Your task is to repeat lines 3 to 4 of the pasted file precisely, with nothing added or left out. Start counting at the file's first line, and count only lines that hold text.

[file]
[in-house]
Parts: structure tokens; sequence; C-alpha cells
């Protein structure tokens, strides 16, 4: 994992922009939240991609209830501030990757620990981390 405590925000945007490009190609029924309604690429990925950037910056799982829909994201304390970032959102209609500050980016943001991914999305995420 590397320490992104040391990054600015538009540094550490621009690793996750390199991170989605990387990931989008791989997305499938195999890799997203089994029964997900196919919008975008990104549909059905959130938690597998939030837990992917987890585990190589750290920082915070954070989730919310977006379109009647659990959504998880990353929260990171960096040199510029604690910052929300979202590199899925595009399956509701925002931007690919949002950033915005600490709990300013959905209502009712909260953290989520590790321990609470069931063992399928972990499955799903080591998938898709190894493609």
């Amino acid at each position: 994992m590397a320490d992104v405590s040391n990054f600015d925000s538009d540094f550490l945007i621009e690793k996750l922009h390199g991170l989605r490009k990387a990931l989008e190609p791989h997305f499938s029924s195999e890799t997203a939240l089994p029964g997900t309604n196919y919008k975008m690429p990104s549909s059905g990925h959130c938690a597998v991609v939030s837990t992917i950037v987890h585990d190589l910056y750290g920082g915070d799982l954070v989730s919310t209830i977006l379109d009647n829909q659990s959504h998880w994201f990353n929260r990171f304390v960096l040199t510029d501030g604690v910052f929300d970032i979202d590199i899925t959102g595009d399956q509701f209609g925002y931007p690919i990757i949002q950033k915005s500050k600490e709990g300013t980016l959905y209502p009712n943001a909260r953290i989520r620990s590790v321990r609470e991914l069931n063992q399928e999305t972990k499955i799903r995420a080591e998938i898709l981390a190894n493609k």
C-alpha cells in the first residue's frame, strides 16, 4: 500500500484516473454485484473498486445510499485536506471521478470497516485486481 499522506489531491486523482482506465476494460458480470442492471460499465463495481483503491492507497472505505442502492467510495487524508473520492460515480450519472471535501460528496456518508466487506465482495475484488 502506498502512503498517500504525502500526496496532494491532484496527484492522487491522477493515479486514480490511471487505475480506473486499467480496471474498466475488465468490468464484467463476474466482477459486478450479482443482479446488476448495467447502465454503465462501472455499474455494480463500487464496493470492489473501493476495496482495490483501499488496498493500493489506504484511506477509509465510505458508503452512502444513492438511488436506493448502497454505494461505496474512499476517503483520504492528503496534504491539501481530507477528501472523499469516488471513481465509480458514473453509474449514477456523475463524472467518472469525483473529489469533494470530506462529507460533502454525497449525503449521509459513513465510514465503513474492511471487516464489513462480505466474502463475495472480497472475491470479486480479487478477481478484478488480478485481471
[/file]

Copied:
């Protein structure tokens, strides 16, 4: 994992922009939240991609209830501030990757620990981390 405590925000945007490009190609029924309604690429990925950037910056799982829909994201304390970032959102209609500050980016943001991914999305995420 590397320490992104040391990054600015538009540094550490621009690793996750390199991170989605990387990931989008791989997305499938195999890799997203089994029964997900196919919008975008990104549909059905959130938690597998939030837990992917987890585990190589750290920082915070954070989730919310977006379109009647659990959504998880990353929260990171960096040199510029604690910052929300979202590199899925595009399956509701925002931007690919949002950033915005600490709990300013959905209502009712909260953290989520590790321990609470069931063992399928972990499955799903080591998938898709190894493609």
């Amino acid at each position: 994992m590397a320490d992104v405590s040391n990054f600015d925000s538009d540094f550490l945007i621009e690793k996750l922009h390199g991170l989605r490009k990387a990931l989008e190609p791989h997305f499938s029924s195999e890799t997203a939240l089994p029964g997900t309604n196919y919008k975008m690429p990104s549909s059905g990925h959130c938690a597998v991609v939030s837990t992917i950037v987890h585990d190589l910056y750290g920082g915070d799982l954070v989730s919310t209830i977006l379109d009647n829909q659990s959504h998880w994201f990353n929260r990171f304390v960096l040199t510029d501030g604690v910052f929300d970032i979202d590199i899925t959102g595009d399956q509701f209609g925002y931007p690919i990757i949002q950033k915005s500050k600490e709990g300013t980016l959905y209502p009712n943001a909260r953290i989520r620990s590790v321990r609470e991914l069931n063992q399928e999305t972990k499955i799903r995420a080591e998938i898709l981390a190894n493609k």